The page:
"Chemotherapies are systemic toxins," said lead author Jagmeet P. Singh, MD, DPhil, associate chief of cardiology at Massachusetts General Hospital (MGH). "Patients take them to kill the cancer cells but they can also affect different organs and tissues in the body."
Anthracyclines and other drugs used to treat breast cancer and lymphomas are particularly likely to have a negative effect on the heart muscle and result in reduced heart function in approximately 9 percent of patients treated with them. Sometimes, along with the negative effect on the heart muscle, the chemotherapy may also impact the electrical system in the heart, resulting in an abnormal contraction pattern. When contractions in the heart's right and left sides aren't synchronized, said Singh, "the heart begins to progressively fail because it becomes less and less efficient."
While using cardiac resynchronization therapy is "pretty standard therapy for conventional patients with reduced heart function and abnormal electrical activation within the heart," according to Singh, to his knowledge their use in former cancer patients has never before been evaluated in a systematic way. "It's an orphaned cohort of patients. Nobody knows who they 'belong' to -- oncologists, cardiologists, internists?" Added to that, he said, CHIC is associated with decreased quality of life and poor clinical outcomes and is rarely treated aggressively. "There may be some unconscious physician bias because the prognosis isn't good to start with," he added.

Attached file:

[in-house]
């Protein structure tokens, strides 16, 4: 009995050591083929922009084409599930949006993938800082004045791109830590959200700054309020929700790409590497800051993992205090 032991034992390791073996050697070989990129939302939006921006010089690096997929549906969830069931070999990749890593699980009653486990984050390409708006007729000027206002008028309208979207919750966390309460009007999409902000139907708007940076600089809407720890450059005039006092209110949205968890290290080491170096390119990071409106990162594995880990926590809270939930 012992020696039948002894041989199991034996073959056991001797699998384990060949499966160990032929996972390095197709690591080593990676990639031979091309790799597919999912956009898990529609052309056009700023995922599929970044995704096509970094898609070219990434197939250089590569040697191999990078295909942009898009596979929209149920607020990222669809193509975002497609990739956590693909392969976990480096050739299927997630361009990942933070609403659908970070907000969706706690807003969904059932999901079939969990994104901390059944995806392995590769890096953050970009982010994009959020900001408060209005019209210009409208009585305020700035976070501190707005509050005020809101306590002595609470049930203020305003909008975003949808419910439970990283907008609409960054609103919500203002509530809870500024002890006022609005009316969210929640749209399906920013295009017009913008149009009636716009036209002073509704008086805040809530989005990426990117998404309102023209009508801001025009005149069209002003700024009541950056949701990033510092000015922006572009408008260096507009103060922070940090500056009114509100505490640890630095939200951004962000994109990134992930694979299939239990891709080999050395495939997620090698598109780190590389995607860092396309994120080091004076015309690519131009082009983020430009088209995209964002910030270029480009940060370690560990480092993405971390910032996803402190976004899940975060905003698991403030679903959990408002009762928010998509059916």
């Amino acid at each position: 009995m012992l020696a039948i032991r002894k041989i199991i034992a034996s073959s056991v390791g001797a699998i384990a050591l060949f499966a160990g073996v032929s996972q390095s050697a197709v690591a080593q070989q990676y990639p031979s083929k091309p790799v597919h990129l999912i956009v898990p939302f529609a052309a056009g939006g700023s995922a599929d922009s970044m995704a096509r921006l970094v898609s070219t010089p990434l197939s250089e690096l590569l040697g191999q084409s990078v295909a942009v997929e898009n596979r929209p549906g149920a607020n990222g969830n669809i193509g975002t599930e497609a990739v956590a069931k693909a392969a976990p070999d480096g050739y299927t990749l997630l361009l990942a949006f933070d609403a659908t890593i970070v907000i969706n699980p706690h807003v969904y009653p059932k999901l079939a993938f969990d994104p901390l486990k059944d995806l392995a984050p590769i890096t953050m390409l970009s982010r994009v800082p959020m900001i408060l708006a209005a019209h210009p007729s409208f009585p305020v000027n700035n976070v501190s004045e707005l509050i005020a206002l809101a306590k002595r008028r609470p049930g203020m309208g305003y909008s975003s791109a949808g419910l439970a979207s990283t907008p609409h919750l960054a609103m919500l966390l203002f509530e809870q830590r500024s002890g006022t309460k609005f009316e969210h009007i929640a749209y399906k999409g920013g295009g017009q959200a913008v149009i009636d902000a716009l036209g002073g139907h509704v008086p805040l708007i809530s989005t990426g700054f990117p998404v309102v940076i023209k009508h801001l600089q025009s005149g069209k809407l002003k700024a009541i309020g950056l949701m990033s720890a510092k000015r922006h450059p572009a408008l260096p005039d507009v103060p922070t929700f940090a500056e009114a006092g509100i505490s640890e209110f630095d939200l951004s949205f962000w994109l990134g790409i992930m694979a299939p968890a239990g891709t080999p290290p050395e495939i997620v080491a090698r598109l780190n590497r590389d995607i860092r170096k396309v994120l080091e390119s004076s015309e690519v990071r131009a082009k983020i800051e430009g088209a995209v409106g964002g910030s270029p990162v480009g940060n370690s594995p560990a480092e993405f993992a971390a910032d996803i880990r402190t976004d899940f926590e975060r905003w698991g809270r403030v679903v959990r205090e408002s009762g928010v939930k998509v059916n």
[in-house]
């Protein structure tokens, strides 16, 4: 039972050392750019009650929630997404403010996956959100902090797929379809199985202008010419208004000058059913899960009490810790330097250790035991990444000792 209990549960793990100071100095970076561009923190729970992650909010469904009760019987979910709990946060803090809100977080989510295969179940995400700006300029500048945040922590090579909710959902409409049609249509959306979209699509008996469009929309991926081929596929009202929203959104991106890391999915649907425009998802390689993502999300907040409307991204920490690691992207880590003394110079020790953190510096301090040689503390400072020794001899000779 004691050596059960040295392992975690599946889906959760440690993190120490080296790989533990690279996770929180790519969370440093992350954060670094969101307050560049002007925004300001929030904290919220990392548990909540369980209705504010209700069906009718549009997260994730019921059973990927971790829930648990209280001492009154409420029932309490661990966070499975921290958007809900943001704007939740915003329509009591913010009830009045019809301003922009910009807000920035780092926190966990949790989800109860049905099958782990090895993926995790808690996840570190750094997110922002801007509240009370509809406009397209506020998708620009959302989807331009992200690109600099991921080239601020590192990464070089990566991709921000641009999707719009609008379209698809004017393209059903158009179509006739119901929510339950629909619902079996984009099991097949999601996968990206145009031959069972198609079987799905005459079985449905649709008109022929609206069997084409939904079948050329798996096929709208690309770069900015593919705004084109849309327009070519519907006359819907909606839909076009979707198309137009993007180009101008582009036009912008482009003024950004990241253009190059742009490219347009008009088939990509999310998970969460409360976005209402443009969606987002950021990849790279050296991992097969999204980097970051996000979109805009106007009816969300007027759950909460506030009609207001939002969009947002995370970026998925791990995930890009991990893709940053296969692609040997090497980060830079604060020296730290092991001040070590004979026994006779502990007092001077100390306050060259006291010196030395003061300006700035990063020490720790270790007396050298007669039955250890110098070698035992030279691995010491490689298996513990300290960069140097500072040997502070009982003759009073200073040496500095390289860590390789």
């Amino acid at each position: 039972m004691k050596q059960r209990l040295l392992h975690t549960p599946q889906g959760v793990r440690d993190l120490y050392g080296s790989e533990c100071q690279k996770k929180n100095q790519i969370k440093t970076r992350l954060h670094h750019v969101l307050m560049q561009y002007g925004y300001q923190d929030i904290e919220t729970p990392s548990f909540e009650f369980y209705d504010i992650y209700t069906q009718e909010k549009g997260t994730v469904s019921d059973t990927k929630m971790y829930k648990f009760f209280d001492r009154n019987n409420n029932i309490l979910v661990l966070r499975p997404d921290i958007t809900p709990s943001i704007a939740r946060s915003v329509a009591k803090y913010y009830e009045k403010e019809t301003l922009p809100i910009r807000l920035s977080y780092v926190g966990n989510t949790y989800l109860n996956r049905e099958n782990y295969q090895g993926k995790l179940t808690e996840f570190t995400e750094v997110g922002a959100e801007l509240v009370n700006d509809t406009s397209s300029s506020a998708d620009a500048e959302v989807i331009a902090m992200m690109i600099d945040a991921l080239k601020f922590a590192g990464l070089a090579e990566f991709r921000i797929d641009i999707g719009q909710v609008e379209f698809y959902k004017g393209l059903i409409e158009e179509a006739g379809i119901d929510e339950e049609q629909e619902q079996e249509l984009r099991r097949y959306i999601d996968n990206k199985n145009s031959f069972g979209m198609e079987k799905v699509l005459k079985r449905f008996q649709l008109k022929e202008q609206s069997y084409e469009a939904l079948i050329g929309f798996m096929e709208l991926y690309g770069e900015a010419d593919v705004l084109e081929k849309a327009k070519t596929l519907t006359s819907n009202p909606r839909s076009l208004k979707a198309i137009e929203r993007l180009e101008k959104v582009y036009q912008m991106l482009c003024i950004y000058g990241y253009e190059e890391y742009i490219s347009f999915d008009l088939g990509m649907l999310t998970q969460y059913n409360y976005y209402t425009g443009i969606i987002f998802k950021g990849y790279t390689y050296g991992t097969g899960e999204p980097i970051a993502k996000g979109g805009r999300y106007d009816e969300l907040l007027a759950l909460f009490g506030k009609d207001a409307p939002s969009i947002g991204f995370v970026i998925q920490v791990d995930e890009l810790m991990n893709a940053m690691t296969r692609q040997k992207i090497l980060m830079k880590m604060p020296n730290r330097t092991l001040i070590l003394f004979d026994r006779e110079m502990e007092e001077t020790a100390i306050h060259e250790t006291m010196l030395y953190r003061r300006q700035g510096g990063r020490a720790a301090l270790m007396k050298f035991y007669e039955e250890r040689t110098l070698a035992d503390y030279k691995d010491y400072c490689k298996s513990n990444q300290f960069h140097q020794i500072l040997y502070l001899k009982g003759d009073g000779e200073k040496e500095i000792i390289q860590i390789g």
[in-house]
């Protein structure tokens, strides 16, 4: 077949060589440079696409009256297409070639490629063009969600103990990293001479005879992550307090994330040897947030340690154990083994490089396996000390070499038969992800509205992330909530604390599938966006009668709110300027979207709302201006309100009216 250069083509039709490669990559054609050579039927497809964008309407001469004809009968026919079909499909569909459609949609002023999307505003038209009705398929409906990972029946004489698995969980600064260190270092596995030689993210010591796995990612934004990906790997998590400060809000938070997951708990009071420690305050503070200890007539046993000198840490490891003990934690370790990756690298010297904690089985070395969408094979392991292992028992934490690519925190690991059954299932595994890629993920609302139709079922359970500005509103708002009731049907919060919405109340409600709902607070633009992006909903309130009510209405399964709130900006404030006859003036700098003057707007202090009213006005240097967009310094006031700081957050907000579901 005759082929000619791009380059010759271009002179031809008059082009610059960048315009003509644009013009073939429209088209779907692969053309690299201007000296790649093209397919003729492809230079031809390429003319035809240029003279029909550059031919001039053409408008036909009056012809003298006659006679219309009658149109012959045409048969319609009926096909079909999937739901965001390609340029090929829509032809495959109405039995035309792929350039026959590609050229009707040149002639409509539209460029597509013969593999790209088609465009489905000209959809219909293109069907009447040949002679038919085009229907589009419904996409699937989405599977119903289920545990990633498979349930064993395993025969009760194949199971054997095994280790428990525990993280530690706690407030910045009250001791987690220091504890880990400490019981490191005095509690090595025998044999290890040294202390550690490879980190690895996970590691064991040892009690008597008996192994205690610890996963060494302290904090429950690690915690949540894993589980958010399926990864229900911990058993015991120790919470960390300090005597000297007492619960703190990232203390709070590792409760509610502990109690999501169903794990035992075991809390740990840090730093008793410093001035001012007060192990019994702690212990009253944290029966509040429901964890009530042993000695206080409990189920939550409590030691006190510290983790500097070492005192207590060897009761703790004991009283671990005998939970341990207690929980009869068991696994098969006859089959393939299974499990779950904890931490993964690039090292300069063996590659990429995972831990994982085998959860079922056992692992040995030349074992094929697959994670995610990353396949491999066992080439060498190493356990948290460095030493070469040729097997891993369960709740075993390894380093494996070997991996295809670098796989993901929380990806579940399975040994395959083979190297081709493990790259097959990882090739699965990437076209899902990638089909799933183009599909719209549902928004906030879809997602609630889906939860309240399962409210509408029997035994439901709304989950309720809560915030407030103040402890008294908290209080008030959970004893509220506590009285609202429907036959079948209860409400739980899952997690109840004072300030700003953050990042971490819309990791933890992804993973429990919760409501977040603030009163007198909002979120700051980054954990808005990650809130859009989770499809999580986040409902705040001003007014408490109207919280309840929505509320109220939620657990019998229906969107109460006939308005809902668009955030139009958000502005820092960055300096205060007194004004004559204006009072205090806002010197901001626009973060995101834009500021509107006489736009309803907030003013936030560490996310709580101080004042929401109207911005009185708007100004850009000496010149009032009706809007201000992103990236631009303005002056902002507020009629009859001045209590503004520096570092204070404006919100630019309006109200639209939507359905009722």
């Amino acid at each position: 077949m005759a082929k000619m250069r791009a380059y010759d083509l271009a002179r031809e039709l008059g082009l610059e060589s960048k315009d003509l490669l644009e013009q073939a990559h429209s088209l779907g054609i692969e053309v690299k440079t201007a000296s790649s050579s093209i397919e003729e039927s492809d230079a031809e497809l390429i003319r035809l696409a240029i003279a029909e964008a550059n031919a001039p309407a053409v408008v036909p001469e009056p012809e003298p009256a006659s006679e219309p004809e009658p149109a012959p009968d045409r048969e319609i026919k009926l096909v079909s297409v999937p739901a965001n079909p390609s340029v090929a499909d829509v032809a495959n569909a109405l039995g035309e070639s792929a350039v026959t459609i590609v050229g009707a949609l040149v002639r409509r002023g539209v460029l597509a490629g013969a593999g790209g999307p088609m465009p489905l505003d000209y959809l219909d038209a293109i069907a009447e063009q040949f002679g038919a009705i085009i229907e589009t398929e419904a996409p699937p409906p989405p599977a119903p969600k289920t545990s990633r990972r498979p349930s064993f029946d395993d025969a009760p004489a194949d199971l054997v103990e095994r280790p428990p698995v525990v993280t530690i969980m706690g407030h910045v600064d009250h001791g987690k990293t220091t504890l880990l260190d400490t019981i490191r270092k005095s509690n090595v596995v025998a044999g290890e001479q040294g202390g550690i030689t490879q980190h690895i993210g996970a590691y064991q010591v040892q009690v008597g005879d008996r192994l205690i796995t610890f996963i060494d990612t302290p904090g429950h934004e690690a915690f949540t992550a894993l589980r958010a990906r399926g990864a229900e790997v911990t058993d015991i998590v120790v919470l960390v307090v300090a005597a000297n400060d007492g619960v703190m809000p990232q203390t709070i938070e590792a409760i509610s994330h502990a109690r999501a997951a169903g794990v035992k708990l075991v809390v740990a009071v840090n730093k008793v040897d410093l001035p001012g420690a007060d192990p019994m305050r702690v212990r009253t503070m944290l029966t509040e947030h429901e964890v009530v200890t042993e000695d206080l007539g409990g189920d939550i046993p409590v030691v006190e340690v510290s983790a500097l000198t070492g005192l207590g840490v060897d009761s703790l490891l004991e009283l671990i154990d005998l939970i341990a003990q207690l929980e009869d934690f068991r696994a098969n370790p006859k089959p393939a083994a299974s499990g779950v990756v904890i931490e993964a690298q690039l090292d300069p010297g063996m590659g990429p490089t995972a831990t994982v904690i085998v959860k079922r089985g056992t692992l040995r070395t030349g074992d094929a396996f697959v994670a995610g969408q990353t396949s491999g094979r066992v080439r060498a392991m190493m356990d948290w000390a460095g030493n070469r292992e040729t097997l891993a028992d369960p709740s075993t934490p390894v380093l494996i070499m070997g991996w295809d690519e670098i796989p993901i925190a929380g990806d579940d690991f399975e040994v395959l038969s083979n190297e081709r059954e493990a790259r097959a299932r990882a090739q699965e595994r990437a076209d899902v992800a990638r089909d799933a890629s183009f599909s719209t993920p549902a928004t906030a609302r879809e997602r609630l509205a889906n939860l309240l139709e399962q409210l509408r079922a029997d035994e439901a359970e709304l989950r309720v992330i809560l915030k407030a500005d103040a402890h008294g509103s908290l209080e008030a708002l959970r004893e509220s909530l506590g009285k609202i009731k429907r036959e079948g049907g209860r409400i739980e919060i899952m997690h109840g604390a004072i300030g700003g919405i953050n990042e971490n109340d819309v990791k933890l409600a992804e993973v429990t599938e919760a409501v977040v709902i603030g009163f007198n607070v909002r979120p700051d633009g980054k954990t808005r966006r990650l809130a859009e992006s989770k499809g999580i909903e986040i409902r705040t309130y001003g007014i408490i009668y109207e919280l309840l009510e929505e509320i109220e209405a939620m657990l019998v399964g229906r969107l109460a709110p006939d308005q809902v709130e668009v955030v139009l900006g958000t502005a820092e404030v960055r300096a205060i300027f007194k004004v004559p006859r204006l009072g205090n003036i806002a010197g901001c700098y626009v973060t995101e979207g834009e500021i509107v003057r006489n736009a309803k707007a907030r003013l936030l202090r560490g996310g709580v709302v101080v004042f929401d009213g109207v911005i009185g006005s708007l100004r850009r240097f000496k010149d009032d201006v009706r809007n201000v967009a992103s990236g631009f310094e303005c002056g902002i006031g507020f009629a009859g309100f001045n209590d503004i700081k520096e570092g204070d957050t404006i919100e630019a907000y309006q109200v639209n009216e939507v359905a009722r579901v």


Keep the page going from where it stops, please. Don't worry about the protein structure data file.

"This study shows that there is hope for cancer survivors with heart failure and they can actually do quite well if they are candidates for this therapy," said Singh. "This is important for physicians to recognize. Many of these patients are slipping through the cracks."
Singh et al. Association of Cardiac Resynchronization Therapy With Change in Left Ventricular Ejection Fraction in Patients With Chemotherapy-Induced Cardiomyopathy. JAMA. 2019;322:1799-1805. doi: 10.1001/jama.2019.16658 [Abstract]